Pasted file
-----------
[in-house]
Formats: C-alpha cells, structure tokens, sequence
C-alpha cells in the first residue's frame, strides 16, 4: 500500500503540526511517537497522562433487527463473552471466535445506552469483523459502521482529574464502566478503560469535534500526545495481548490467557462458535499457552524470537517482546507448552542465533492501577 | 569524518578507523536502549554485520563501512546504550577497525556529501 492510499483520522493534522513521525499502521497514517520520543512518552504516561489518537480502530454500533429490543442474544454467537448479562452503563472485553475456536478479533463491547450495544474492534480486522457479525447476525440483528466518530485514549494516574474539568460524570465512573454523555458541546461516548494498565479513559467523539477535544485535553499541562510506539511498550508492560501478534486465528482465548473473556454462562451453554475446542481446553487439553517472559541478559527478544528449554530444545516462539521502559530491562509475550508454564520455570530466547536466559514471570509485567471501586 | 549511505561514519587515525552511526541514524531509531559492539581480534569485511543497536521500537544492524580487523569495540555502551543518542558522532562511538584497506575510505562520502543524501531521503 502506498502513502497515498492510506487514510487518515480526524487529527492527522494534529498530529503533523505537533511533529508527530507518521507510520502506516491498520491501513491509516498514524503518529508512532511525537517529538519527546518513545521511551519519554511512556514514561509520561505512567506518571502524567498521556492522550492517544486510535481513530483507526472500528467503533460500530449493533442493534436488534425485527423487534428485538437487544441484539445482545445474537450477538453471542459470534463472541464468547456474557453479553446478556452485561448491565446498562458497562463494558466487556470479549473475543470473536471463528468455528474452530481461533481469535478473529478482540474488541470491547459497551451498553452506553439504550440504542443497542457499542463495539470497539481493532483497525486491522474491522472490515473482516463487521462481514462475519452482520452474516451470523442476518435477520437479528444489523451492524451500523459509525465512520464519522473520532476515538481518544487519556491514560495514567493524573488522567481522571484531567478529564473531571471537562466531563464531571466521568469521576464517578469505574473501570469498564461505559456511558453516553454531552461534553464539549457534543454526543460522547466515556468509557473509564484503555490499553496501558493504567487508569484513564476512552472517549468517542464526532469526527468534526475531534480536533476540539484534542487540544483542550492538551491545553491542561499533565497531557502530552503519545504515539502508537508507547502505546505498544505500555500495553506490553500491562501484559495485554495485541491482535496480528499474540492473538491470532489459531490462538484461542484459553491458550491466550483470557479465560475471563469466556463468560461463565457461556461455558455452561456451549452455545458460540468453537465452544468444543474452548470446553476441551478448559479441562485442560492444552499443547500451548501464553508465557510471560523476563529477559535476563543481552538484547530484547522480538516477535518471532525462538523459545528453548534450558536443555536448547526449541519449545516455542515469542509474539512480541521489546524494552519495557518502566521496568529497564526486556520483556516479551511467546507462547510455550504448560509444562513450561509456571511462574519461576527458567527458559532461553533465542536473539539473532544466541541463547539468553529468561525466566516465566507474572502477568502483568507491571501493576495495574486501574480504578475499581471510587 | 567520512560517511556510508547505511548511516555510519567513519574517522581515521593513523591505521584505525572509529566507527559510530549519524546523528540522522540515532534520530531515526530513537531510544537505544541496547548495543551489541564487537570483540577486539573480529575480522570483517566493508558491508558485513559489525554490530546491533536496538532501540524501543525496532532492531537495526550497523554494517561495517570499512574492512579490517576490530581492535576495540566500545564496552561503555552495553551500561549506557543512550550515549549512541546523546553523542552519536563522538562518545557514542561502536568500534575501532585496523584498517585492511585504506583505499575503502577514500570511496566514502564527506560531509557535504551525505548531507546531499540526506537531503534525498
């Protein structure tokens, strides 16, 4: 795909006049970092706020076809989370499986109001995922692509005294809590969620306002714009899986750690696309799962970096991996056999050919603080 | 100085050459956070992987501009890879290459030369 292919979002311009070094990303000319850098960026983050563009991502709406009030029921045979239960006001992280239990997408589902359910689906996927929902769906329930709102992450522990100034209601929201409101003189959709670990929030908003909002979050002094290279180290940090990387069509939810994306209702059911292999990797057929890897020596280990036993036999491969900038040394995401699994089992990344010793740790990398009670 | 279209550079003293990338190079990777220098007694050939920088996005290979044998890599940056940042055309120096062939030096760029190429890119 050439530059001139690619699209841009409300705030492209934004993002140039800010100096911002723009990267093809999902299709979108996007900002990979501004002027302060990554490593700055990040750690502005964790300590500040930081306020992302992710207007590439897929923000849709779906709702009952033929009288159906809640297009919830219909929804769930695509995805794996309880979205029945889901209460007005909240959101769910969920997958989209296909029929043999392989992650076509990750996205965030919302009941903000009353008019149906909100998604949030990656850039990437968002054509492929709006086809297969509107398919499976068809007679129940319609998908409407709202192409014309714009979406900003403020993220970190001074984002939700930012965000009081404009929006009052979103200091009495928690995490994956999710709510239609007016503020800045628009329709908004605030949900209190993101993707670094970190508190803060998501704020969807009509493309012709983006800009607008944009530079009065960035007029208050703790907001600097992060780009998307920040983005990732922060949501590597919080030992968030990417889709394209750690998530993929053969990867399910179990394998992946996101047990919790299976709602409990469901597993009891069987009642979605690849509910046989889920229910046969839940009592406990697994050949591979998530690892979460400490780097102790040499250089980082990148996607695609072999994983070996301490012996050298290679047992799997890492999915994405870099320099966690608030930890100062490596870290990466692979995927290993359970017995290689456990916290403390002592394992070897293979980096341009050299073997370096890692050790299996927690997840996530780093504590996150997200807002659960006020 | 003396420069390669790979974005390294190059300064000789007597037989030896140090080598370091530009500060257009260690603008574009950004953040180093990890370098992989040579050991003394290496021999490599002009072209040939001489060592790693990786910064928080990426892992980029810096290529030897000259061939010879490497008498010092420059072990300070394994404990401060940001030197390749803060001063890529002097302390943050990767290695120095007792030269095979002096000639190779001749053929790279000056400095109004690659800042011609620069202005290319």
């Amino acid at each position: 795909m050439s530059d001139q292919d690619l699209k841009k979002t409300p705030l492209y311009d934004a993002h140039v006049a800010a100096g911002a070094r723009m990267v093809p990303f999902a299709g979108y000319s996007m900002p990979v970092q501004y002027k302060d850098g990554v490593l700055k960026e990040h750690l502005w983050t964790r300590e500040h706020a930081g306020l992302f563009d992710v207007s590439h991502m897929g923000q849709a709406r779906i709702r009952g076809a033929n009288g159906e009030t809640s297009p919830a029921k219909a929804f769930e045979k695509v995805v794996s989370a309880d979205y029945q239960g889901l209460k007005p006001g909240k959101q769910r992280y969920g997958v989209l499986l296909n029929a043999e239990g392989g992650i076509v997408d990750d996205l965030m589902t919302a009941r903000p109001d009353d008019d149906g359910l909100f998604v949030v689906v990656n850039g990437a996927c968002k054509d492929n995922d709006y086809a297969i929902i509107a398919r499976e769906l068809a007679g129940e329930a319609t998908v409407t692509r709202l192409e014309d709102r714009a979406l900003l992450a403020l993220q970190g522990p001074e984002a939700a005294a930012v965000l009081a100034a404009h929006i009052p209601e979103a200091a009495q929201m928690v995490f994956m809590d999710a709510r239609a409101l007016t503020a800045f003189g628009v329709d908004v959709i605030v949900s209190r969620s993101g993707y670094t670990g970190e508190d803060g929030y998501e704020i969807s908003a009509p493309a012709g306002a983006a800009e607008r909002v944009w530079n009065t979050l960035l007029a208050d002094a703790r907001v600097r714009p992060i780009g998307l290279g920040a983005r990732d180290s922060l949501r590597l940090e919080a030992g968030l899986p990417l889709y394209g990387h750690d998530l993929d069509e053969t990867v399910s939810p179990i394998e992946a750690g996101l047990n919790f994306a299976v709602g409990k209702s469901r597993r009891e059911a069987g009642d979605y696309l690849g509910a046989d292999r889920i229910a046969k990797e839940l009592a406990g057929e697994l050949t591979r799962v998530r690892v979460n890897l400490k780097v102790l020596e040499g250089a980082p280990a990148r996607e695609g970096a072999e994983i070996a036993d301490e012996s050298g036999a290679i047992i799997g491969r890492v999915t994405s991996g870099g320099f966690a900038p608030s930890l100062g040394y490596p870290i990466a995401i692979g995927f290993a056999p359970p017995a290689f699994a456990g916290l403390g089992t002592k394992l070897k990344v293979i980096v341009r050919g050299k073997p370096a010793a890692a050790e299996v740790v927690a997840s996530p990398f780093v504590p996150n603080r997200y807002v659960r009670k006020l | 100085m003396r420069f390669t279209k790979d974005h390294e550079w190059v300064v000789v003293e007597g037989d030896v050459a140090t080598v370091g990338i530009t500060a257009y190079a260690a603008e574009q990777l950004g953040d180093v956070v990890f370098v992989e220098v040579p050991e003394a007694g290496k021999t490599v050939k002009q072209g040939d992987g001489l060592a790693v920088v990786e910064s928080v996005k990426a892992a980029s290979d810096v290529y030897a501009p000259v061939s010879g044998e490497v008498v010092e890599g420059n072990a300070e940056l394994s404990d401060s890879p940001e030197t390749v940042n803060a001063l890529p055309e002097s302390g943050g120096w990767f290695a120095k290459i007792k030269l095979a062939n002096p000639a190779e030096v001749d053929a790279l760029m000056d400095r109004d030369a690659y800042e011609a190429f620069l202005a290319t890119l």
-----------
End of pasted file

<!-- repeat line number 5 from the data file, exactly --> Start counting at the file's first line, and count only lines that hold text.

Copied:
């Amino acid at each position: 795909m050439s530059d001139q292919d690619l699209k841009k979002t409300p705030l492209y311009d934004a993002h140039v006049a800010a100096g911002a070094r723009m990267v093809p990303f999902a299709g979108y000319s996007m900002p990979v970092q501004y002027k302060d850098g990554v490593l700055k960026e990040h750690l502005w983050t964790r300590e500040h706020a930081g306020l992302f563009d992710v207007s590439h991502m897929g923000q849709a709406r779906i709702r009952g076809a033929n009288g159906e009030t809640s297009p919830a029921k219909a929804f769930e045979k695509v995805v794996s989370a309880d979205y029945q239960g889901l209460k007005p006001g909240k959101q769910r992280y969920g997958v989209l499986l296909n029929a043999e239990g392989g992650i076509v997408d990750d996205l965030m589902t919302a009941r903000p109001d009353d008019d149906g359910l909100f998604v949030v689906v990656n850039g990437a996927c968002k054509d492929n995922d709006y086809a297969i929902i509107a398919r499976e769906l068809a007679g129940e329930a319609t998908v409407t692509r709202l192409e014309d709102r714009a979406l900003l992450a403020l993220q970190g522990p001074e984002a939700a005294a930012v965000l009081a100034a404009h929006i009052p209601e979103a200091a009495q929201m928690v995490f994956m809590d999710a709510r239609a409101l007016t503020a800045f003189g628009v329709d908004v959709i605030v949900s209190r969620s993101g993707y670094t670990g970190e508190d803060g929030y998501e704020i969807s908003a009509p493309a012709g306002a983006a800009e607008r909002v944009w530079n009065t979050l960035l007029a208050d002094a703790r907001v600097r714009p992060i780009g998307l290279g920040a983005r990732d180290s922060l949501r590597l940090e919080a030992g968030l899986p990417l889709y394209g990387h750690d998530l993929d069509e053969t990867v399910s939810p179990i394998e992946a750690g996101l047990n919790f994306a299976v709602g409990k209702s469901r597993r009891e059911a069987g009642d979605y696309l690849g509910a046989d292999r889920i229910a046969k990797e839940l009592a406990g057929e697994l050949t591979r799962v998530r690892v979460n890897l400490k780097v102790l020596e040499g250089a980082p280990a990148r996607e695609g970096a072999e994983i070996a036993d301490e012996s050298g036999a290679i047992i799997g491969r890492v999915t994405s991996g870099g320099f966690a900038p608030s930890l100062g040394y490596p870290i990466a995401i692979g995927f290993a056999p359970p017995a290689f699994a456990g916290l403390g089992t002592k394992l070897k990344v293979i980096v341009r050919g050299k073997p370096a010793a890692a050790e299996v740790v927690a997840s996530p990398f780093v504590p996150n603080r997200y807002v659960r009670k006020l | 100085m003396r420069f390669t279209k790979d974005h390294e550079w190059v300064v000789v003293e007597g037989d030896v050459a140090t080598v370091g990338i530009t500060a257009y190079a260690a603008e574009q990777l950004g953040d180093v956070v990890f370098v992989e220098v040579p050991e003394a007694g290496k021999t490599v050939k002009q072209g040939d992987g001489l060592a790693v920088v990786e910064s928080v996005k990426a892992a980029s290979d810096v290529y030897a501009p000259v061939s010879g044998e490497v008498v010092e890599g420059n072990a300070e940056l394994s404990d401060s890879p940001e030197t390749v940042n803060a001063l890529p055309e002097s302390g943050g120096w990767f290695a120095k290459i007792k030269l095979a062939n002096p000639a190779e030096v001749d053929a790279l760029m000056d400095r109004d030369a690659y800042e011609a190429f620069l202005a290319t890119l």